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100 yd Handgun Shooting

Discussion in 'Handguns: General Discussion' started by David E, Nov 12, 2012.

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  1. C5rider

    C5rider Member

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    Like many hobbies I've been involved with, I think there is a certain thought where, "THIS is what I'm interested in. THIS is what's important to ME!"

    I think we would all do well if those short-sighted (no offense intended) shooters try their hand at really reaching out there and touching something. AND, if those "wood and steel" enthusiasts actually pick up something with an adjustable stock once or twice.

    It's better to be a community than to be :fire::cuss::banghead: at each other. Think of it like a breath mint, if somebody offers it to you, TAKE IT! :D

    Good on you David!
     
  2. Pete D.

    Pete D. Member

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    100

    Here's a pic on the subject. Before leaving the range one day.....a rifle day....I took the Glock 36 out and shot the magazine out at the 100 yard backer. Six shots....Wish that I could find the sixth but five of them are here.

    57ironsights100yds.jpg

    Here's another. Same gun, though I took ten shots. I apologize for the crummy photo of a much shot target. The eight holes that are visible in the black, not taped over, are all from the G36.
    Glock36at100yards.jpg
     
  3. mbopp

    mbopp Member

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    When I shot IHMSA eons ago my personal best was 9 turkeys at 150 yards (and I knew I missed the last on as soon as I sent it.) Ruger 44SBH, iron sights. On occasion I'd tag rams at 200 yards.
    The first time I shot IHMSA I used a 4" M-19 and tagged a few pigs at 100 yards.
     
  4. PBR Streetgang

    PBR Streetgang Member

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    There is a book out there called "Fast and Fancy Revolver Shooting"by Ed McGivern ,where he was shooting man-sized targets at 500 yards with a .357 and hitting the target somewhere about 75% of the time .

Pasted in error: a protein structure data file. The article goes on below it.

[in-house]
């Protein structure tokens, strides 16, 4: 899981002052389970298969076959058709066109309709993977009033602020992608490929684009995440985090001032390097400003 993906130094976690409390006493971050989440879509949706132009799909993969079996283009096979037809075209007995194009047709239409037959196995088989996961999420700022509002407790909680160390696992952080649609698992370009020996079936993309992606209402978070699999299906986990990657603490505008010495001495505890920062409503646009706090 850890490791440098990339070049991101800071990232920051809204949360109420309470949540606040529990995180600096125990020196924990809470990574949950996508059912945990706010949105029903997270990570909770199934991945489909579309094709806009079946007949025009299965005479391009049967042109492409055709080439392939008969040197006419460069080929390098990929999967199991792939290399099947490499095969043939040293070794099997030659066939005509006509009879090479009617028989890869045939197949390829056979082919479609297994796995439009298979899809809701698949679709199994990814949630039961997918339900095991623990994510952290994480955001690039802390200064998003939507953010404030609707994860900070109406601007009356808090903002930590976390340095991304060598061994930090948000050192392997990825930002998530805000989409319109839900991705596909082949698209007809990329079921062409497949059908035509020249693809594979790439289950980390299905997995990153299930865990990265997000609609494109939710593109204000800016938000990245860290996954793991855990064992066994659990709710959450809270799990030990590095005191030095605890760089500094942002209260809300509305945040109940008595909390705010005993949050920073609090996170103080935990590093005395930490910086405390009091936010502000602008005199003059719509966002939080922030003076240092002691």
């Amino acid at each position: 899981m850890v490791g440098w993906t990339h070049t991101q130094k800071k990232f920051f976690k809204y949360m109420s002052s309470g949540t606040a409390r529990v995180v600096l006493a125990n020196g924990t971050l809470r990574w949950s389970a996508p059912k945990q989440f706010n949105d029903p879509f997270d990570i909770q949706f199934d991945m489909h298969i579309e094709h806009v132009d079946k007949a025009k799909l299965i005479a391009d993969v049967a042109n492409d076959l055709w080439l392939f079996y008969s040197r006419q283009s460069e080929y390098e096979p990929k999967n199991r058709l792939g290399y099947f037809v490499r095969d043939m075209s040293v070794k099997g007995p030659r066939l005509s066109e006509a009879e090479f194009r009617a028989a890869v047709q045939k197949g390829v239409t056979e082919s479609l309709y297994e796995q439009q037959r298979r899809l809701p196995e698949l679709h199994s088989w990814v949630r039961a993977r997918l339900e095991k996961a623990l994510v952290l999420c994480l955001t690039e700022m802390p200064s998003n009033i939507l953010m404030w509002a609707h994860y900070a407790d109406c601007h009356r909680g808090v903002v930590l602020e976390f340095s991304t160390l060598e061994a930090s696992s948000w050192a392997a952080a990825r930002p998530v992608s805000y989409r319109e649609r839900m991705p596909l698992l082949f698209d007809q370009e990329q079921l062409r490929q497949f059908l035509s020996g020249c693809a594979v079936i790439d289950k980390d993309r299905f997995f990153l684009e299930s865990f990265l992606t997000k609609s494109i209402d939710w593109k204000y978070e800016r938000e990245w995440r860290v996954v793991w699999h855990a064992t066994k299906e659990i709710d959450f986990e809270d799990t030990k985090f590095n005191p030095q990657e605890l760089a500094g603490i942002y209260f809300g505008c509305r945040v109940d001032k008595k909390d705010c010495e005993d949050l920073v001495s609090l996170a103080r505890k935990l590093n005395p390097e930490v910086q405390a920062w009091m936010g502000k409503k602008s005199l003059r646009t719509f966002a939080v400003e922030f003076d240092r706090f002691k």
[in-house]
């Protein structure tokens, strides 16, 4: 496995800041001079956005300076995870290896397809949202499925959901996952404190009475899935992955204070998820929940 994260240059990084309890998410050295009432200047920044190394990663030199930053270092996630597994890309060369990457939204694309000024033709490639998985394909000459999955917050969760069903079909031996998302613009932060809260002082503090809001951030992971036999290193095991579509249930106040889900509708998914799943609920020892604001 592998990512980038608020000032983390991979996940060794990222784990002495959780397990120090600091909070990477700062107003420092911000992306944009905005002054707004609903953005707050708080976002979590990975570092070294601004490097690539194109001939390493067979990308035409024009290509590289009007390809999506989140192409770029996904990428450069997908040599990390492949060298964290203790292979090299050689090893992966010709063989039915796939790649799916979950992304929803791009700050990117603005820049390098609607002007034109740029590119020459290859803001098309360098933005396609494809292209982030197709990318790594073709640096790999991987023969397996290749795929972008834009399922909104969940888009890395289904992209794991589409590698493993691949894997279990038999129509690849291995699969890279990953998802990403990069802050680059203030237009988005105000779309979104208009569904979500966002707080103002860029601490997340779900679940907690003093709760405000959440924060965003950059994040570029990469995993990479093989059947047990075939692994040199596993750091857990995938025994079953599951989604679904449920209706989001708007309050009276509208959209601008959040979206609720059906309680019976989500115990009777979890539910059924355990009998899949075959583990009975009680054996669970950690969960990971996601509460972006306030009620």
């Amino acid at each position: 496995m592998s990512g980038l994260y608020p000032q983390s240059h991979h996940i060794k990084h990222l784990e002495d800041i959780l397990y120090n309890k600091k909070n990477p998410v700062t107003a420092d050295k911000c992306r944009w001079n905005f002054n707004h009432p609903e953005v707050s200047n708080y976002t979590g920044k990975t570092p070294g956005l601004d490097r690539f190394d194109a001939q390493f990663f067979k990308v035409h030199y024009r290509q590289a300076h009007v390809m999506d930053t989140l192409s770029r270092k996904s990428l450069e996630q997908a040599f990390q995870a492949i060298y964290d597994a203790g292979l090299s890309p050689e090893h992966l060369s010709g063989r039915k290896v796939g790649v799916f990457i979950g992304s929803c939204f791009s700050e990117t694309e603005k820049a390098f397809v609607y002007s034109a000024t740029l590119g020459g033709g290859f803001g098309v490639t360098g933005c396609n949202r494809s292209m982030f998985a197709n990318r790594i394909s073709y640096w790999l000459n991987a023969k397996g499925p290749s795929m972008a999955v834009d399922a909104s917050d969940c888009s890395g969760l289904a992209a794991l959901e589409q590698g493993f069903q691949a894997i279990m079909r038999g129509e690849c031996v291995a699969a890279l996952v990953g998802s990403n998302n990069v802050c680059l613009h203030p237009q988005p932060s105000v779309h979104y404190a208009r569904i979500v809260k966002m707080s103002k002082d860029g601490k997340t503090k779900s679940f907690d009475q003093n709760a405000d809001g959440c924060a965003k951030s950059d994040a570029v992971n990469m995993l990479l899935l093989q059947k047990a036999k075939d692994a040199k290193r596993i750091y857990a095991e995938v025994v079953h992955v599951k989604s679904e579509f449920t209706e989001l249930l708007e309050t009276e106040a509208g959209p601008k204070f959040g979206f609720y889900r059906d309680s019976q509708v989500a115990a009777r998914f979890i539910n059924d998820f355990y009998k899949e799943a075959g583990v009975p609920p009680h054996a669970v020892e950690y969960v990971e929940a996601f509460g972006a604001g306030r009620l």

All of his shooting was documented by law enforcement or military people.

    This book is a great read for all handgun shooters.
     
  5. StrawHat

    StrawHat Member

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    Somewhere in that book is a quote from McGivern that goes something like ...with a 357 I would feel comfortable going against a rifleman out to 500 yards and be sure of getting on target first... Not bad!
     
  6. MCgunner

    MCgunner Member

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    100 yards is only half way there on IHMSA rams. :D
     
  7. David E

    David E Member

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    Doubt too many of those shooters are using a nearly sightless .25 acp pocket auto.
     
  8. MCgunner

    MCgunner Member

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    No, true enough. Only .25 I ever had was an RG. Couldn't hit squat past handshake range, but it was a little POS. I can hit quite consistently with my snubby .38 at 100 yards on a 14" gong target. We used to have an old blind flange hanging out on the 100 yard range, but it got all shot up by rifles eventually. I just like to plink, shoot and hear something go "clang" when I score. I never thought of it as serious practice.

    I always used the Elmer Keith method to hold over.
     
    Last edited: Nov 14, 2012
  9. David E

    David E Member

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    I have a pocket .22 that doesn't stabilize the projectiles, so I really can "curve the bullet" with that little gem.
     
  10. Cee Zee

    Cee Zee member

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    I had a .25 that was good to about 60 yards with a 2" barrel on it. It freaked some people completely including me at first.

    I've seen people tell me I was an idiot for trying to shoot 25 yards with a handgun. First time I went to my gun range and asked if I could move the target back some because they were all shooting at 7 yards (yep - 7). I got a bunch of chuckles and some joker mouthing off about wasting ammo but he did it when I had my back turned.